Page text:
How to get started with budgeting: 5 simple steps
Budgeting is key to staying financially healthy and planning for the future. In this article we are going to teach you how to do it.
Stay in control of your money: learn about budgeting with these tips
Most of us have, at some point, mismanaged our money. There are many simple steps to avoid it, but many people boil it down to one single factor: no budgeting.
It is easy to get lost with our money as the month goes by. You get your paycheck, and you instantly feel rich. So you buy a few stupid things that don’t cost much, and one day, bam!, you have empty pockets.
While it is true sometimes, we make stupid decisions and buy expensive things we don’t need, most often, we miscalculate the little things.
The candy you get on your way out of the grocery store, the cute little cell phone cover you bought because you love mint green stuff.
All the seemingly inexpensive stuff you buy throughout the month snowballs into one big credit card bill.
Don’t worry, this doesn’t make you a bad person – although you may have symptoms of consumerism. This just means you could use a little budgeting.
So we have put together 5 simple steps you can take to get started with budgeting and have your financial life under your control.
1 – How much do you make?
Your net income is the starting point for all other financial decisions you make. This is all the money you receive from work, government benefits, or other sources. It’s the first step on your budgeting journey.
When you calculate your net income, you must subtract from it deductions from taxes and programs provided by employers such as retirement plans, health insurance, etc.
Knowing exactly how much comes in on a regular basis is key. Without it, you incur the risk of thinking you have more money than you really do. This is the road to overspending.
Making extra money always helps. If you would like to learn about the three different types of income, there are, click the link below, and we will tell you all about them.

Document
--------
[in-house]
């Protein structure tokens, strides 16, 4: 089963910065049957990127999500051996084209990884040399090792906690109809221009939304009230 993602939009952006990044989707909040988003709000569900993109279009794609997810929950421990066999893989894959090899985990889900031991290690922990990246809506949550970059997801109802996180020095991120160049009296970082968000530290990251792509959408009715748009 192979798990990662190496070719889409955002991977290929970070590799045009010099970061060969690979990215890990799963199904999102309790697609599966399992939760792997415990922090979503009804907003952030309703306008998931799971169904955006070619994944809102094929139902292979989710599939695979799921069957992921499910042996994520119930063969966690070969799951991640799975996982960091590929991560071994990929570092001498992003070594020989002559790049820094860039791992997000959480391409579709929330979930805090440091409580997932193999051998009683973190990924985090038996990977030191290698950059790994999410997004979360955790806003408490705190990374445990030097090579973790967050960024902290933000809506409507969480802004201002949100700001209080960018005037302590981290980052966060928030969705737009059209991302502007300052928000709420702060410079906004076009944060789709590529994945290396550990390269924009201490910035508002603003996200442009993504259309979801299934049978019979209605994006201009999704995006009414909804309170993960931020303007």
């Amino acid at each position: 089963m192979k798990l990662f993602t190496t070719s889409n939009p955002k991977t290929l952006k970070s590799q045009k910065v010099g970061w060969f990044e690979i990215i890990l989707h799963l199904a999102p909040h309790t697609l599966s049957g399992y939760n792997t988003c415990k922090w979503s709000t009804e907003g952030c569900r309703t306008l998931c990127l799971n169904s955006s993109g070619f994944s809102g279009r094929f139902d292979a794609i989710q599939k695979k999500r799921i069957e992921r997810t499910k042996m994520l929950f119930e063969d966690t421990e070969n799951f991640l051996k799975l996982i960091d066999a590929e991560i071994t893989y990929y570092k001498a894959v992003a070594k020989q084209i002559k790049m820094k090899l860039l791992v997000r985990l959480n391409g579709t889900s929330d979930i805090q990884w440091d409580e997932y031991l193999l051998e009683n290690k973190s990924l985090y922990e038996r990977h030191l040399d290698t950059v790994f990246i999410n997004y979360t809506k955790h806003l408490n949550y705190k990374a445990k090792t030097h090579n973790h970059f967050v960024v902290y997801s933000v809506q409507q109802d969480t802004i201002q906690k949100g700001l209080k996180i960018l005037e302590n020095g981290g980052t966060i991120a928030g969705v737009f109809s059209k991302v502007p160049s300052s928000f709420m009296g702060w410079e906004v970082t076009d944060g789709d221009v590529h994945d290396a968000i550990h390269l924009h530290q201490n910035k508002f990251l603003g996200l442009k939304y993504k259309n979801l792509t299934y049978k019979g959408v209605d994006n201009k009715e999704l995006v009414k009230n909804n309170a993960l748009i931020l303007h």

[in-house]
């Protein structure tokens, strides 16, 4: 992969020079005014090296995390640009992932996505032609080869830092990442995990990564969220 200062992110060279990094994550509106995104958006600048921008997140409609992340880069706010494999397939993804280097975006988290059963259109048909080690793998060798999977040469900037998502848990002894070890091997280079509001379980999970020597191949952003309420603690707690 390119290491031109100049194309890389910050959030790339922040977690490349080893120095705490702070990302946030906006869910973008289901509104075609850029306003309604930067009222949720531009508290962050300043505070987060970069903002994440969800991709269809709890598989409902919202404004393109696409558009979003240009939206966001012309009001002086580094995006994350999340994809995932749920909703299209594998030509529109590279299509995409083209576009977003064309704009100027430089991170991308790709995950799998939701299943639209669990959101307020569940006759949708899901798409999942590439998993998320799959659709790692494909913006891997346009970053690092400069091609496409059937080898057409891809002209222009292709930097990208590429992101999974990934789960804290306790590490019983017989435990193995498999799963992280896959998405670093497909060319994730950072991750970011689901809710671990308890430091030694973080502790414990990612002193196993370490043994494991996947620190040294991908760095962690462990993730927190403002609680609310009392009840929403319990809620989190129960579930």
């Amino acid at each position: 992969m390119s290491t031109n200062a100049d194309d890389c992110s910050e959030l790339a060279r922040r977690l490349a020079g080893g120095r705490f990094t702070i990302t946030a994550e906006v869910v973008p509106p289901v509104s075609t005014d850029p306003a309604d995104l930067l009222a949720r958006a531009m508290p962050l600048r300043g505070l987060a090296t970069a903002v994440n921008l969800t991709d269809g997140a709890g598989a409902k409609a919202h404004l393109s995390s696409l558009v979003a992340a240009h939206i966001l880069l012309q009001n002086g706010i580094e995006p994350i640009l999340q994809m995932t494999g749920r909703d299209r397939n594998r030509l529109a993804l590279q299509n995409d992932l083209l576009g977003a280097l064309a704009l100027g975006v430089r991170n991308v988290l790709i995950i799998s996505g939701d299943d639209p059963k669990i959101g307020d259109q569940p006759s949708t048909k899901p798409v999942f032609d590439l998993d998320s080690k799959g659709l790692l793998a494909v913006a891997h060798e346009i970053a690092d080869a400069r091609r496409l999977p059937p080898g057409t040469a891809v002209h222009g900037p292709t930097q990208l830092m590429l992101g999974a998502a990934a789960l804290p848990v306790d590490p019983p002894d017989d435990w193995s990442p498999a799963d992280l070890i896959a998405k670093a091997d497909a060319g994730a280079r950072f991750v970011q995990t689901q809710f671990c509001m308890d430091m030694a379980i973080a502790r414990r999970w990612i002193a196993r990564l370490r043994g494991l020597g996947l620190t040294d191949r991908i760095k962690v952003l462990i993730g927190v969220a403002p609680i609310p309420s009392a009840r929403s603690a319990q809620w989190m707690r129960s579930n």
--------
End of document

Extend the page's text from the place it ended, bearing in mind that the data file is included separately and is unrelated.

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2 – How much do you spend?
Just as important as knowing how much money comes in is knowing how much comes out. This is the second simple step in your budgeting.
It helps to divide expenses into categories like fixed expenses and variable expenses.
Fixed expenses are things such as rent or mortgage, car payments, and utilities. Other fixed expenses may include health insurance, education, gym membership, etc.
Anything that you have to pay month by month, no matter what, should go into this list.
Next, you must estimate variable expenses. By its own nature, this kind of expense is never 100% clear. However, it is possible to keep an estimate of how much you spend by rounding it up. UP, not down.
Variable expenses may include grocery shopping, gas, and entertainment. Among these expenses, you may be able to find opportunities to cut back.
One good way to get insight into that is your credit card and bank statements.
There is a third type of expense you can also take into account. Life is short, and sometimes you want to buy stuff that deep down you know is completely unnecessary.
However, if it doesn’t compromise your budgeting, why not?